Maryland Fish Facts

Walleye
Walleye


Walleye
Stizostedion vitreum

Key Distinguishing Markings:
  • The walleye is named after its large opaque and almost blind-looking eye.
  • The large reflective surface of its eyes give the walleye a sight advantage over other fish, allowing them to find prey during the night.
  • The walleye has a dark green or olive-green back, light brownish yellow sides, and a white belly.
  • The back is crossed with five to twelve narrow dark bands.
  • The walleye has two dorsal fins, the first having a dark spot at the posterior base of the fin.
  • The lower lobe of the caudal fin and the anal fin are white at the tip.​

Distribution:
  • Walleye are common in most of Canada and the northern U.S., however they have been introduced throughout the United States as far south as Alabama.
  • In Maryland, good walleye populations are found in Deep Creek Lake, Youghiogheny River Reservoir, Jennings Randolph Lake, Savage River Reservoir, Potomac River, and Liberty Reservoir.
  • Efforts are currently underway to establish walleye populations in other Maryland reservoirs.​

Size:
  • The walleye is the largest member of the perch family, attaining lengths of more than 30 inches and weights of more than 10 pounds.​

Habitat:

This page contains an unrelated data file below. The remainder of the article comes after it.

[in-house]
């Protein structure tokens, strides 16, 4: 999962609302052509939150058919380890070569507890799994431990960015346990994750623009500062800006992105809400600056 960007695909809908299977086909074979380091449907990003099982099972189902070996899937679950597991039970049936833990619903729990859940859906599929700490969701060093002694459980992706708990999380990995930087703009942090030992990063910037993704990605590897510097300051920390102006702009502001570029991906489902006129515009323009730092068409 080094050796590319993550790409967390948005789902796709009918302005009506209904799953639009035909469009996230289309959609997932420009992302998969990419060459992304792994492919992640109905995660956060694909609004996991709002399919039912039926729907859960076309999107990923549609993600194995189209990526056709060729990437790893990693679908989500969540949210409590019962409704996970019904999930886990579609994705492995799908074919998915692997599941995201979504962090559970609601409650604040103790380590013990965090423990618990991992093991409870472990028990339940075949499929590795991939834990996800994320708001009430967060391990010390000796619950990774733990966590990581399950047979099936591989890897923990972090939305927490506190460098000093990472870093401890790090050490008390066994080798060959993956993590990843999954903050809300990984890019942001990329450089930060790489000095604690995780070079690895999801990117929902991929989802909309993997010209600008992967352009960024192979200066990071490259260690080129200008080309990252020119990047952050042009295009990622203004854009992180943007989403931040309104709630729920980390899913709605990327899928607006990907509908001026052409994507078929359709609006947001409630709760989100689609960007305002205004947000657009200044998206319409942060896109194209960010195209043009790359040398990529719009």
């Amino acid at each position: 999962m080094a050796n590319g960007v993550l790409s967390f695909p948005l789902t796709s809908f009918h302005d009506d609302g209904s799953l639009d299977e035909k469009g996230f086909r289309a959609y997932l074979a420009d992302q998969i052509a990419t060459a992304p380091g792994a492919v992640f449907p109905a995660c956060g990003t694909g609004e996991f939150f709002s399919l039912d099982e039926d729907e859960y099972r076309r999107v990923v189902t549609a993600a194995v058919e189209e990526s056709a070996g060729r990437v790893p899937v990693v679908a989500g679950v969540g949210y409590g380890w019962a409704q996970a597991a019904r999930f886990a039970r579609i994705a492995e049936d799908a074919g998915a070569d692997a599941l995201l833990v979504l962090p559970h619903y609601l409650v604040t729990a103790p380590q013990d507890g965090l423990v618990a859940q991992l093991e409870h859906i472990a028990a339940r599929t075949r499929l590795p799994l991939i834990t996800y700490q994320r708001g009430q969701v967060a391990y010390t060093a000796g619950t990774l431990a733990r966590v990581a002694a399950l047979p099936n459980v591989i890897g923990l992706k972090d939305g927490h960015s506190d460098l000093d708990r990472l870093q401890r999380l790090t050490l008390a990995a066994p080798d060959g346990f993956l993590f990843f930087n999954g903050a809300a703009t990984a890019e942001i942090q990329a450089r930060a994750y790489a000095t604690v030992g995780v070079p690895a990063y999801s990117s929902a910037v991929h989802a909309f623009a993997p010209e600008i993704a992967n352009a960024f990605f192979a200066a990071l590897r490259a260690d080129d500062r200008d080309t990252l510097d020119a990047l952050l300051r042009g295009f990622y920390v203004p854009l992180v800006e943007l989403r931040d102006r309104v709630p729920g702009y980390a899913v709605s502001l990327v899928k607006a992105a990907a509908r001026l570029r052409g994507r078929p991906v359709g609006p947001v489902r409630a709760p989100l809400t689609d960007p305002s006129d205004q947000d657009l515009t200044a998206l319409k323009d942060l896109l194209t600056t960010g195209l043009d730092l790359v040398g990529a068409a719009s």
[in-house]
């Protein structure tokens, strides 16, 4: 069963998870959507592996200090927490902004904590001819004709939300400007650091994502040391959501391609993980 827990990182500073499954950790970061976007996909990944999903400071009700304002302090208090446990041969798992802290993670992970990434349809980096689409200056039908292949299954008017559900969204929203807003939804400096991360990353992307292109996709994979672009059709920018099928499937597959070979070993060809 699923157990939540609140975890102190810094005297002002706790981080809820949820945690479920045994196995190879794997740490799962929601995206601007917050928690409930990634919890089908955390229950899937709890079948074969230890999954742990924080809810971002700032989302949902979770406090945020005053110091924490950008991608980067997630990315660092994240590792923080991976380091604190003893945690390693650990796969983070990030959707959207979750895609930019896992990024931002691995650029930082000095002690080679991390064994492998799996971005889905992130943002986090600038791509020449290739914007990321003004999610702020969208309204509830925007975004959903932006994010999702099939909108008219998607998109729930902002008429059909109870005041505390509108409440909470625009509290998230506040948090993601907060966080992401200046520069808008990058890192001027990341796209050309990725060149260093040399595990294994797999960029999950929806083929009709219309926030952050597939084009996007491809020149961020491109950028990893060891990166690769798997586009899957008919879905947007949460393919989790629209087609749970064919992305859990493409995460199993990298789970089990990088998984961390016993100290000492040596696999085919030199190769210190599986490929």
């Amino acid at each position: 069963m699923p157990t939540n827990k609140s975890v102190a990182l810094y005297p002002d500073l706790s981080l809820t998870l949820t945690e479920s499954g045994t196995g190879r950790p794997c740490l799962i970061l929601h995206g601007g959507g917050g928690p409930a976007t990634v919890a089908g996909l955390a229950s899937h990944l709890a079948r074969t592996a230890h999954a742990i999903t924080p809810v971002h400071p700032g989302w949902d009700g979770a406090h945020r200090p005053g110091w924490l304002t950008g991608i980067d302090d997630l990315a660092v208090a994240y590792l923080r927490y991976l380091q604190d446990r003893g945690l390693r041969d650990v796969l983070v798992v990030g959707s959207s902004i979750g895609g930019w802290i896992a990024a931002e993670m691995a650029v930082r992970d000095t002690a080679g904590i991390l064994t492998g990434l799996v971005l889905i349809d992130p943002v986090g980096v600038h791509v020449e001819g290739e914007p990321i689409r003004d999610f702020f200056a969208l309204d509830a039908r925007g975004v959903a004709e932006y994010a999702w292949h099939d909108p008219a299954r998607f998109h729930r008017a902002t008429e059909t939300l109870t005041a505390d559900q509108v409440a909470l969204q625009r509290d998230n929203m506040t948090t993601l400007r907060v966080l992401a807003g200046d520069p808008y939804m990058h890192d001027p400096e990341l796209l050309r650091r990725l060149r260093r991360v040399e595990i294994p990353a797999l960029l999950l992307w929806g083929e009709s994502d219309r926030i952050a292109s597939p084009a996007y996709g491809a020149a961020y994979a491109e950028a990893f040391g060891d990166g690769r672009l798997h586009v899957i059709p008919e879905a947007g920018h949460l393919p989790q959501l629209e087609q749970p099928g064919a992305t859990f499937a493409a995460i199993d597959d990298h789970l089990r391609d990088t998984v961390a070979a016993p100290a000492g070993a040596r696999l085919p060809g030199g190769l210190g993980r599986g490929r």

• Walleye prefer large, clear, cool waterbodies with gravel and sandy substrate.​

Spawning:
  • Walleye rely heavily on stony shoals for spawning.
  • Spawning occurs in the early spring, usually just after ice-out when water temperatures are between 38 - 50 F.
  • The female broadcasts her eggs, then two or more males release their milt to fertilize the eggs.
  • The eggs are very adhesive, sticking to the rocks and gravel on the shoal.
  • A single female can produce as many as 495,000 eggs.
  • Incubation is from five days to two weeks.
  • The young then leave the spawning areas and grow to be about five to six inches by fall.
  • Males reach sexual maturity in two to four years, while females reach sexual maturity in three to five years.​

Fishing Tips:
  • Fishing for walleye is most productive in the evening using minnow type lures or jigs fished near the bottom over rock piles or along the edges of weed beds.
  • Nightcrawlers and live minnows worked very slowly are also good producers.
  • Walleye are considered to be one of the best tasting freshwater fish.
  • For current recreational size and creel limits, see Maryland's updated regulation page.​

Fun Fact:
  • The Maryland State Record walleye was captured in Jennings Randolph Lake, Garrett County during 1998 and measured 34 inches and weighed 14 lbs. 4 oz.​

Family: Percidae (Perches)
Order: Perciformes (perch-likes
Class: Actinopterygii (ray-finned fishes)

For information concerning walleye and their management, please contact John Mullican at 301-898-5443.